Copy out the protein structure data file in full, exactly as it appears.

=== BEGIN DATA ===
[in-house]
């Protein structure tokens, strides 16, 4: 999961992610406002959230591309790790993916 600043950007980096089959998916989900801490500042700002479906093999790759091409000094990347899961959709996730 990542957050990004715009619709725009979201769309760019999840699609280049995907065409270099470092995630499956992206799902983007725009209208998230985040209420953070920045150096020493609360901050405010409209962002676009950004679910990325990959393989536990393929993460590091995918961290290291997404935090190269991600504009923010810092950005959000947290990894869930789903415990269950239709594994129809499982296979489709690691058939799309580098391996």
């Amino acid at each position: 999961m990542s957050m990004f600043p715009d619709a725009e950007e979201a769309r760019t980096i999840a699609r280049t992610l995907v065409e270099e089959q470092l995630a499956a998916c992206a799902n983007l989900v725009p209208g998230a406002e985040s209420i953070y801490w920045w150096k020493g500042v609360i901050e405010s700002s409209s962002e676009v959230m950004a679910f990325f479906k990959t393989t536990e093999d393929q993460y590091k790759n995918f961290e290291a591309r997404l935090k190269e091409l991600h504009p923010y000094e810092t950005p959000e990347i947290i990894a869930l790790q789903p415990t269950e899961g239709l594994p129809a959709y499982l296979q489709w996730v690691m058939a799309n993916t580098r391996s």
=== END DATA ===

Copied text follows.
[in-house]
């Protein structure tokens, strides 16, 4: 999961992610406002959230591309790790993916 600043950007980096089959998916989900801490500042700002479906093999790759091409000094990347899961959709996730 990542957050990004715009619709725009979201769309760019999840699609280049995907065409270099470092995630499956992206799902983007725009209208998230985040209420953070920045150096020493609360901050405010409209962002676009950004679910990325990959393989536990393929993460590091995918961290290291997404935090190269991600504009923010810092950005959000947290990894869930789903415990269950239709594994129809499982296979489709690691058939799309580098391996």
């Amino acid at each position: 999961m990542s957050m990004f600043p715009d619709a725009e950007e979201a769309r760019t980096i999840a699609r280049t992610l995907v065409e270099e089959q470092l995630a499956a998916c992206a799902n983007l989900v725009p209208g998230a406002e985040s209420i953070y801490w920045w150096k020493g500042v609360i901050e405010s700002s409209s962002e676009v959230m950004a679910f990325f479906k990959t393989t536990e093999d393929q993460y590091k790759n995918f961290e290291a591309r997404l935090k190269e091409l991600h504009p923010y000094e810092t950005p959000e990347i947290i990894a869930l790790q789903p415990t269950e899961g239709l594994p129809a959709y499982l296979q489709w996730v690691m058939a799309n993916t580098r391996s």